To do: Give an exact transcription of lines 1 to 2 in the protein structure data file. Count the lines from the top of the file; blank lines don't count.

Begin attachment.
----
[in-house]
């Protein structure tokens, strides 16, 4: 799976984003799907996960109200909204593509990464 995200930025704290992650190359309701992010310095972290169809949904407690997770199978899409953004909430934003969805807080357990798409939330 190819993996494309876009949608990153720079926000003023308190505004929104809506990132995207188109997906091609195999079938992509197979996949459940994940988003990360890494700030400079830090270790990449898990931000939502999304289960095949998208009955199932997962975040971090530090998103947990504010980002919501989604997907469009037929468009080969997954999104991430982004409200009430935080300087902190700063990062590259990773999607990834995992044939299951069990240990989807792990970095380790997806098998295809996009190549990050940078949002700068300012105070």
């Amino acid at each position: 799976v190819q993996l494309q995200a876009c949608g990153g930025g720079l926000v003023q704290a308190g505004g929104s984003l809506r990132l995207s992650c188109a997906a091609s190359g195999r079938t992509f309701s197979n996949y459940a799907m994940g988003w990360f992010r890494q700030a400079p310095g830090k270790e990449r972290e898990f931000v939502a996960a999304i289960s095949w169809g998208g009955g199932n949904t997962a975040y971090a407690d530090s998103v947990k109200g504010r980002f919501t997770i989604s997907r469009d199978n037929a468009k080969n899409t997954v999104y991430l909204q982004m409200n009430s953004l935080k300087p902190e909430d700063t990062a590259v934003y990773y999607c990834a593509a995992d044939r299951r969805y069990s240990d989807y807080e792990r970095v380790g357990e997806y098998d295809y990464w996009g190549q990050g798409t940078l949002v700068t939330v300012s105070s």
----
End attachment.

[in-house]
């Protein structure tokens, strides 16, 4: 799976984003799907996960109200909204593509990464 995200930025704290992650190359309701992010310095972290169809949904407690997770199978899409953004909430934003969805807080357990798409939330 190819993996494309876009949608990153720079926000003023308190505004929104809506990132995207188109997906091609195999079938992509197979996949459940994940988003990360890494700030400079830090270790990449898990931000939502999304289960095949998208009955199932997962975040971090530090998103947990504010980002919501989604997907469009037929468009080969997954999104991430982004409200009430935080300087902190700063990062590259990773999607990834995992044939299951069990240990989807792990970095380790997806098998295809996009190549990050940078949002700068300012105070």